Author ORCID Identifier

Defense Date


Document Type


Degree Name

Doctor of Philosophy


Integrative Life Sciences

First Advisor

Tal Simmons, PhD

Second Advisor

Baneshwar Singh, PhD

Third Advisor

Jenise Swall, PhD

Fourth Advisor

Rima Franklin, PhD

Fifth Advisor

Jamie Fredericks, PhD


Following water-related deaths, soft tissue on victims’ remains may be entirely absent after a temperature dependent period of time. Due to their physical and chemical components, which protect them from environmental deterioration and biological attack, bones preserve DNA for longer periods of time. Therefore, the ability to both identify an individual and estimate the postmortem submersion interval (PMSI) may depend on DNA obtained from skeletal remains. The goals of the dissertation were to examine differences in both the degradation of skeletal DNA and the microbiome inhabiting bone in freshwater aquatic environments (e.g., Henley Lake and the James River). At each location, five porcine ribs and scapulae were placed in 10’’ x 10’’ cages and submerged. Every ca. 250 accumulated degree days (ADD), one cage was collected for a total of nineteen collections at the lake (November 2016 to June 2018) and twenty-four collections at the river (November 2017 to November 2018). In concurrence with bone samples, water samples were also collected from the level of submersion.

To evaluate microbial changes, all samples underwent 16S rDNA variable region 4 (V4) library preparation and Illumina MiSeq sequencing. Site-specific analyses indicated significant differences among water, rib and scapula samples. Overall, alpha-diversity increased with time at both sites, but was higher at the James River. Furthermore, beta-diversity within each site ordinated chronologically along one axis and separated according to location along the second axis. Relative abundances were used to both identify taxa that differed between samples and to generate random forest models for estimating PMSI. Models fit using 34 scapula family-level taxa provided a tighter prediction of PMSI with root mean square error of 333.8 ADD (~37 days) at Henley Lake when compared to ribs; meanwhile, ribs outperformed scapulae at the James River, predicting PMSI with root mean square error of within 472.31 ADD (~27 days).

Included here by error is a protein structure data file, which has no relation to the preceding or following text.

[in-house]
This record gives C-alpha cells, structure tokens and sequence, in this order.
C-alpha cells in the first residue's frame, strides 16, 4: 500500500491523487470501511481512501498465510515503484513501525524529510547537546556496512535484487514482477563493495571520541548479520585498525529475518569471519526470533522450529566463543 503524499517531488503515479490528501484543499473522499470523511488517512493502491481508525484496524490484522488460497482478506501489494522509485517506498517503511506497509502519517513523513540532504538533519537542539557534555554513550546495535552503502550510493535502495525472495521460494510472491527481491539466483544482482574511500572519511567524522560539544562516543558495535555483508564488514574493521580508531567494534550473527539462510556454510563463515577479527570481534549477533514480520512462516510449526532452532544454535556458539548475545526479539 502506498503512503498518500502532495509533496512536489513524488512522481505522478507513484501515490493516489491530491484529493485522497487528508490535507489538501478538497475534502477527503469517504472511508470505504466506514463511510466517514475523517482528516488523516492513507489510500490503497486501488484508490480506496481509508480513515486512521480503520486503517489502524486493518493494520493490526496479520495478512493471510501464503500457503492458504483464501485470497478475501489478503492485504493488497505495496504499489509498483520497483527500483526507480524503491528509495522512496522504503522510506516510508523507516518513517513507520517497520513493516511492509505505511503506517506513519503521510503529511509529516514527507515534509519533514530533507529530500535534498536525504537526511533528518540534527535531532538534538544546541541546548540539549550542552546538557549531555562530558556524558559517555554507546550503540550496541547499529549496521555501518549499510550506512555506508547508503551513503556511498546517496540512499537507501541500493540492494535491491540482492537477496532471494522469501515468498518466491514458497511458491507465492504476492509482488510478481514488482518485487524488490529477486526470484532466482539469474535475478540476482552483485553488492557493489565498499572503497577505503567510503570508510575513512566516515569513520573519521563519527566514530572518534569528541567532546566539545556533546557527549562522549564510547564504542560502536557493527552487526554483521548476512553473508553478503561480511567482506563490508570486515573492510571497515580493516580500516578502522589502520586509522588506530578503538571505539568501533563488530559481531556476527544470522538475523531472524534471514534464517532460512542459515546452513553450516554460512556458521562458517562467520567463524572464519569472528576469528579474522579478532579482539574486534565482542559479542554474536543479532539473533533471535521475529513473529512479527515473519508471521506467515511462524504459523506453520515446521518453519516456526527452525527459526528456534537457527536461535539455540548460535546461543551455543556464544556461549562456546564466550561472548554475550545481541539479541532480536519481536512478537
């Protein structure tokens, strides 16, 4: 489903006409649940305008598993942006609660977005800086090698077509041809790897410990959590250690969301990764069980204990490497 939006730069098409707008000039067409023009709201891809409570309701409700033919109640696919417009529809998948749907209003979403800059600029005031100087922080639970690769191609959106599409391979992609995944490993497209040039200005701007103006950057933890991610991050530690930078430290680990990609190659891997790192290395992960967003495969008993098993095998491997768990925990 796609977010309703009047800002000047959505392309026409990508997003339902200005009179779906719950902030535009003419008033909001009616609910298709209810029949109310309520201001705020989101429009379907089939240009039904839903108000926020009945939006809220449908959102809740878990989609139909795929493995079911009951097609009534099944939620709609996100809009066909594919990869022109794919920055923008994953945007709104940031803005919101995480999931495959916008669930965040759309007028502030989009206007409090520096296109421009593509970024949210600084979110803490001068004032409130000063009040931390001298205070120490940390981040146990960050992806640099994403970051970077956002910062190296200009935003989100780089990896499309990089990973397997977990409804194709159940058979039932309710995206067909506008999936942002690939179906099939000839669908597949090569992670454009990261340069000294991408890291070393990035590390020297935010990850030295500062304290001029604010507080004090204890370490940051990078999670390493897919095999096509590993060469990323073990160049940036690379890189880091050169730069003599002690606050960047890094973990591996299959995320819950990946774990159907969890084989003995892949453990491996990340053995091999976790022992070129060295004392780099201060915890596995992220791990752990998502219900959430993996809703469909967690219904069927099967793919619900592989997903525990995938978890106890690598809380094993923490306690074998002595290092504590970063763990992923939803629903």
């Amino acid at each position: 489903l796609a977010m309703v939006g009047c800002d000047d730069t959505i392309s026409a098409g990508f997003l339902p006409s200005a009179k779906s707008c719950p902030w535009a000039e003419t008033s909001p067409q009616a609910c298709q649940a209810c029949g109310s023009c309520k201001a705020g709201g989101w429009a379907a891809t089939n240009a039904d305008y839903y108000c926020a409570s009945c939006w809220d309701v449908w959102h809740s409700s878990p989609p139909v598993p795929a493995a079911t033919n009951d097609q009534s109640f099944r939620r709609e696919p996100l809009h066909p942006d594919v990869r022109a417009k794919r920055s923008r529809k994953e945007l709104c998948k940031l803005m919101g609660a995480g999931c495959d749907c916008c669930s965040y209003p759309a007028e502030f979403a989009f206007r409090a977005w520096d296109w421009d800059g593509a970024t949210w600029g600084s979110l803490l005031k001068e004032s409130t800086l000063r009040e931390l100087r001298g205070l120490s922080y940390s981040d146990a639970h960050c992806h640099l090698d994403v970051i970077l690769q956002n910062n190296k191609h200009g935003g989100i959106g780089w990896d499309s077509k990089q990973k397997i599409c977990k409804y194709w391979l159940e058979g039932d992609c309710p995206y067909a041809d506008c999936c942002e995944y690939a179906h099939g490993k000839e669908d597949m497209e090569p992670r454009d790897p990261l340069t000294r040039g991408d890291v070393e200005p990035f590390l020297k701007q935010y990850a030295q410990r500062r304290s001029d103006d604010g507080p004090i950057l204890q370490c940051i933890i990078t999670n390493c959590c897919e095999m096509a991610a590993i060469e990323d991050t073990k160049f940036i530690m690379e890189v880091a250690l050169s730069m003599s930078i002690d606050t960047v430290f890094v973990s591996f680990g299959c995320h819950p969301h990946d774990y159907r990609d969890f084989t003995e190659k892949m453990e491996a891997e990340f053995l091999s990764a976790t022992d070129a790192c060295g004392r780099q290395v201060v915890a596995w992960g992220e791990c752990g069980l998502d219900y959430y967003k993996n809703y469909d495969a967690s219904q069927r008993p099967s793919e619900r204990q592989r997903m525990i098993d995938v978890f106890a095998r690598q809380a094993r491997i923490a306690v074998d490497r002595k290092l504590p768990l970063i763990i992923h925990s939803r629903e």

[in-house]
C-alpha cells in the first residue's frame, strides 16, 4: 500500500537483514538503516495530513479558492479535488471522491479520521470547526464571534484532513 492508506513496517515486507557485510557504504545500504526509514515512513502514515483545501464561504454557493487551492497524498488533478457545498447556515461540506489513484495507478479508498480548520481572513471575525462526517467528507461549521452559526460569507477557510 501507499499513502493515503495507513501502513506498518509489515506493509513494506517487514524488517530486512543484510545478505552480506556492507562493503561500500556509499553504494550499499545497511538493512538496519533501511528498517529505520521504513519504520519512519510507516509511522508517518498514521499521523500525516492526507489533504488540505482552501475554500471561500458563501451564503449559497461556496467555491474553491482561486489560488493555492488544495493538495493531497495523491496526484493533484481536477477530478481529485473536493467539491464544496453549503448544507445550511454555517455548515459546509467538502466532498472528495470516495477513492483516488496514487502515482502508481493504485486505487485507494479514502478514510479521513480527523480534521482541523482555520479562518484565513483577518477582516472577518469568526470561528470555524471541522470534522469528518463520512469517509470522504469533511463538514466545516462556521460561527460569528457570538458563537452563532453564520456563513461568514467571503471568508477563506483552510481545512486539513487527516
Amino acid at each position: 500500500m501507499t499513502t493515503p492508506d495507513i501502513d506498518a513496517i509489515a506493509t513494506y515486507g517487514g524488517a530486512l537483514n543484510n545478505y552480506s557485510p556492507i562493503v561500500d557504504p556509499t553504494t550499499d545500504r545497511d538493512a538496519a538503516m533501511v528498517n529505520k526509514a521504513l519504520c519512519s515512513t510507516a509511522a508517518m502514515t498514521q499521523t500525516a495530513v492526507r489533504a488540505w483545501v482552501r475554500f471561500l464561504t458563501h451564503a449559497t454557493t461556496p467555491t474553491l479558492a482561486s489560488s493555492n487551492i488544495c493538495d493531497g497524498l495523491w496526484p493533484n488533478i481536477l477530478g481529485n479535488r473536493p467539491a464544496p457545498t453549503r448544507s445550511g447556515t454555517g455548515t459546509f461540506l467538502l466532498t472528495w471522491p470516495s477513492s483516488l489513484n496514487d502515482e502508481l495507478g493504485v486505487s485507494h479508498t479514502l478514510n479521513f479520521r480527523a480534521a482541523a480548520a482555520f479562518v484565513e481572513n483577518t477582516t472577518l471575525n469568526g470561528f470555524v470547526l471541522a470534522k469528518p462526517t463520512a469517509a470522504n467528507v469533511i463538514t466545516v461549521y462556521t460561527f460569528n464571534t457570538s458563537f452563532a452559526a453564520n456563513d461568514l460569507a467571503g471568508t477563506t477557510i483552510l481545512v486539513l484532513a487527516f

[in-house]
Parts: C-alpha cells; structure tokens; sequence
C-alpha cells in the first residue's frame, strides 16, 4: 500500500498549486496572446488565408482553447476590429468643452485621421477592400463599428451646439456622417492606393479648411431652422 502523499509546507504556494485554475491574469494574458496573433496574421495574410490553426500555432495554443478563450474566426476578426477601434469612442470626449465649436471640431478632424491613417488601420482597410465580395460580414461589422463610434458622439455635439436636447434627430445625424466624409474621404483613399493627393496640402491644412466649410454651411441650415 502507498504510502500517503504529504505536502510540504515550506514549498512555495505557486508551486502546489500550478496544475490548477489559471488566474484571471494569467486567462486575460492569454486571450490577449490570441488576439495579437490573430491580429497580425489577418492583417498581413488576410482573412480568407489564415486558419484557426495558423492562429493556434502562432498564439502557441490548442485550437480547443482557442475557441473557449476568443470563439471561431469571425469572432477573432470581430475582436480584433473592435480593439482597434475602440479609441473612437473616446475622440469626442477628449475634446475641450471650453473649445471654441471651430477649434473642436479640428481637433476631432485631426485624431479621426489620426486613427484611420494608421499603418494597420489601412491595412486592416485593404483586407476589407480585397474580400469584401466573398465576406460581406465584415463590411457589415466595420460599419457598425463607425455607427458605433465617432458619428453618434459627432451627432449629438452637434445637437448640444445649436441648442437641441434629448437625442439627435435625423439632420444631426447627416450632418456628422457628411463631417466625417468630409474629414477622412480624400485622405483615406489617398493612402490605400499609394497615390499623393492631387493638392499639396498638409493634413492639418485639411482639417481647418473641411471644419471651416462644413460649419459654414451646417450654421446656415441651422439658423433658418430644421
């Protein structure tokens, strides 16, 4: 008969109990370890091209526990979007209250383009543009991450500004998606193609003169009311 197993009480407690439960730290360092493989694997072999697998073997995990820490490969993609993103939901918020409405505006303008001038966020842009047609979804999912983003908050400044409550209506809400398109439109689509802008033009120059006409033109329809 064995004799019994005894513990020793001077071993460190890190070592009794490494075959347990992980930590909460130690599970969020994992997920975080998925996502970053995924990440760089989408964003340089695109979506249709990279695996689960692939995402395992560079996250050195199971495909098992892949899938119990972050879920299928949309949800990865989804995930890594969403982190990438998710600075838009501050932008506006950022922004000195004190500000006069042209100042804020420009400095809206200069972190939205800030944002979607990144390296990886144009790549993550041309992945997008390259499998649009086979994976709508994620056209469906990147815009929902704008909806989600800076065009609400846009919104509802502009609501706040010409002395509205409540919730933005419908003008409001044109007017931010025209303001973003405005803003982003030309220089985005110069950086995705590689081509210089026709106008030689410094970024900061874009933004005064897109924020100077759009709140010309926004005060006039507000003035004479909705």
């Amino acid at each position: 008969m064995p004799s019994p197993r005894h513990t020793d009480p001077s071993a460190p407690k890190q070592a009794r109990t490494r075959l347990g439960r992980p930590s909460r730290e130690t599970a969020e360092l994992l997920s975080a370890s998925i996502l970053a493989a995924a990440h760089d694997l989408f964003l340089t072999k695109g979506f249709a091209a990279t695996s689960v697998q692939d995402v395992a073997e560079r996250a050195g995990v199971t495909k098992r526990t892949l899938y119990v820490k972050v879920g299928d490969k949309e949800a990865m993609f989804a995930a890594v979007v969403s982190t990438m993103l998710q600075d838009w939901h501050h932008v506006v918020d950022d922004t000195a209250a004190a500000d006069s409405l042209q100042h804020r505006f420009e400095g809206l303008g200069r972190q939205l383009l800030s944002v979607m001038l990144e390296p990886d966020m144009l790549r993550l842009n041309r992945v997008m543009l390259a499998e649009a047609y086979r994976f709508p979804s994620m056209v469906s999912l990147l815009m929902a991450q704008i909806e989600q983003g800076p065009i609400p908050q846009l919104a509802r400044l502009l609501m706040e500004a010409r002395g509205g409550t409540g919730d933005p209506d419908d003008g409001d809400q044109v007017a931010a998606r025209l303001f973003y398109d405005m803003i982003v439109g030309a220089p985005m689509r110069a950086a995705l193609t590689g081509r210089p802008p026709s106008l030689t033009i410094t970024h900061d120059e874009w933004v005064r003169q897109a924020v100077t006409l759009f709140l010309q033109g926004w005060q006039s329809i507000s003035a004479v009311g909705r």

To evaluate how bone DNA was impacted by prolonged submersion, a subset of samples, including those collected every ca. 1000 ADD from both sites, underwent extraction using both organic phenol-chloroform and ChargeSwitch® gDNA Plant Kit before being amplified and separated via the ABI 7500 and Prism® 3130 genetic analyzer, respectively. Findings suggest that peak presence and percent complete profiles were significantly different among ADD and between bone types. Likelihood of obtaining successful STR profile decreases with ADD and target fragment size of a STR locus. Results suggest that, regardless of extraction method and submersion site, ribs should be prioritized as they preserve recoverable DNA for longer periods of time and generate more complete STR profile in aquatic environment . Overall, this dissertation confirms that bacterial succession on skeletal remains can be used to predict long-term PMSI in both freshwater lakes and rivers. Along with microorganisms, temperature and water have been reported to fragment or damage DNA, which was observed with submersion time, as bone type and ADD impacted STR profile development.


© Claire Cartozzo

Is Part Of

VCU University Archives

Is Part Of

VCU Theses and Dissertations

Date of Submission


Available for download on Tuesday, April 29, 2025